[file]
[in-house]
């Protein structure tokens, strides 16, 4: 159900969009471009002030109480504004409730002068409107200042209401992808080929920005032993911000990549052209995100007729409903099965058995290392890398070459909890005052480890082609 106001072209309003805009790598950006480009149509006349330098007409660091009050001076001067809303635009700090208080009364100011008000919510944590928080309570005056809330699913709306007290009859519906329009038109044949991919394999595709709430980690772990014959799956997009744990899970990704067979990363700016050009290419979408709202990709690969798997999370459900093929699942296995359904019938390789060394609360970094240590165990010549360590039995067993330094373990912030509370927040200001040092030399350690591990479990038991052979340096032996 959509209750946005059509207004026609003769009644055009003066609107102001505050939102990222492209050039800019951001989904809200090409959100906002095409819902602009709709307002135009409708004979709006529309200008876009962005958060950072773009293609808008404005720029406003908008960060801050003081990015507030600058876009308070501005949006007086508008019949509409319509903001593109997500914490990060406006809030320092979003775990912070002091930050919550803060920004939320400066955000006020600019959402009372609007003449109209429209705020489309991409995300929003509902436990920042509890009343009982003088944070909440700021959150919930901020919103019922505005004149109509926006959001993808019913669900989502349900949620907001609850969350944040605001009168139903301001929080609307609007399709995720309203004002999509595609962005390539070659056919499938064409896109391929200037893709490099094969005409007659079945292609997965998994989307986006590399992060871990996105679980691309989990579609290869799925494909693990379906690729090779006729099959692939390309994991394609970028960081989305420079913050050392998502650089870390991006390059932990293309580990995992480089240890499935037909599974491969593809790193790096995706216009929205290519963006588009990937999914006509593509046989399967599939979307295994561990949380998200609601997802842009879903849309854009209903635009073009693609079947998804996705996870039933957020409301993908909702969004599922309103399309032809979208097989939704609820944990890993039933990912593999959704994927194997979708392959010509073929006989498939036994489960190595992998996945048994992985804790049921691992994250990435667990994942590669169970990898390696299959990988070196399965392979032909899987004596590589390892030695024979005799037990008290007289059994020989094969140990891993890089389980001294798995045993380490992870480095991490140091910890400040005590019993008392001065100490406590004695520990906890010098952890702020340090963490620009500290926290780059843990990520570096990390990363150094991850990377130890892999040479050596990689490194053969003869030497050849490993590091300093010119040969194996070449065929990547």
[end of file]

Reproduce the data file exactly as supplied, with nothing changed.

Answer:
[in-house]
């Protein structure tokens, strides 16, 4: 159900969009471009002030109480504004409730002068409107200042209401992808080929920005032993911000990549052209995100007729409903099965058995290392890398070459909890005052480890082609 106001072209309003805009790598950006480009149509006349330098007409660091009050001076001067809303635009700090208080009364100011008000919510944590928080309570005056809330699913709306007290009859519906329009038109044949991919394999595709709430980690772990014959799956997009744990899970990704067979990363700016050009290419979408709202990709690969798997999370459900093929699942296995359904019938390789060394609360970094240590165990010549360590039995067993330094373990912030509370927040200001040092030399350690591990479990038991052979340096032996 959509209750946005059509207004026609003769009644055009003066609107102001505050939102990222492209050039800019951001989904809200090409959100906002095409819902602009709709307002135009409708004979709006529309200008876009962005958060950072773009293609808008404005720029406003908008960060801050003081990015507030600058876009308070501005949006007086508008019949509409319509903001593109997500914490990060406006809030320092979003775990912070002091930050919550803060920004939320400066955000006020600019959402009372609007003449109209429209705020489309991409995300929003509902436990920042509890009343009982003088944070909440700021959150919930901020919103019922505005004149109509926006959001993808019913669900989502349900949620907001609850969350944040605001009168139903301001929080609307609007399709995720309203004002999509595609962005390539070659056919499938064409896109391929200037893709490099094969005409007659079945292609997965998994989307986006590399992060871990996105679980691309989990579609290869799925494909693990379906690729090779006729099959692939390309994991394609970028960081989305420079913050050392998502650089870390991006390059932990293309580990995992480089240890499935037909599974491969593809790193790096995706216009929205290519963006588009990937999914006509593509046989399967599939979307295994561990949380998200609601997802842009879903849309854009209903635009073009693609079947998804996705996870039933957020409301993908909702969004599922309103399309032809979208097989939704609820944990890993039933990912593999959704994927194997979708392959010509073929006989498939036994489960190595992998996945048994992985804790049921691992994250990435667990994942590669169970990898390696299959990988070196399965392979032909899987004596590589390892030695024979005799037990008290007289059994020989094969140990891993890089389980001294798995045993380490992870480095991490140091910890400040005590019993008392001065100490406590004695520990906890010098952890702020340090963490620009500290926290780059843990990520570096990390990363150094991850990377130890892999040479050596990689490194053969003869030497050849490993590091300093010119040969194996070449065929990547």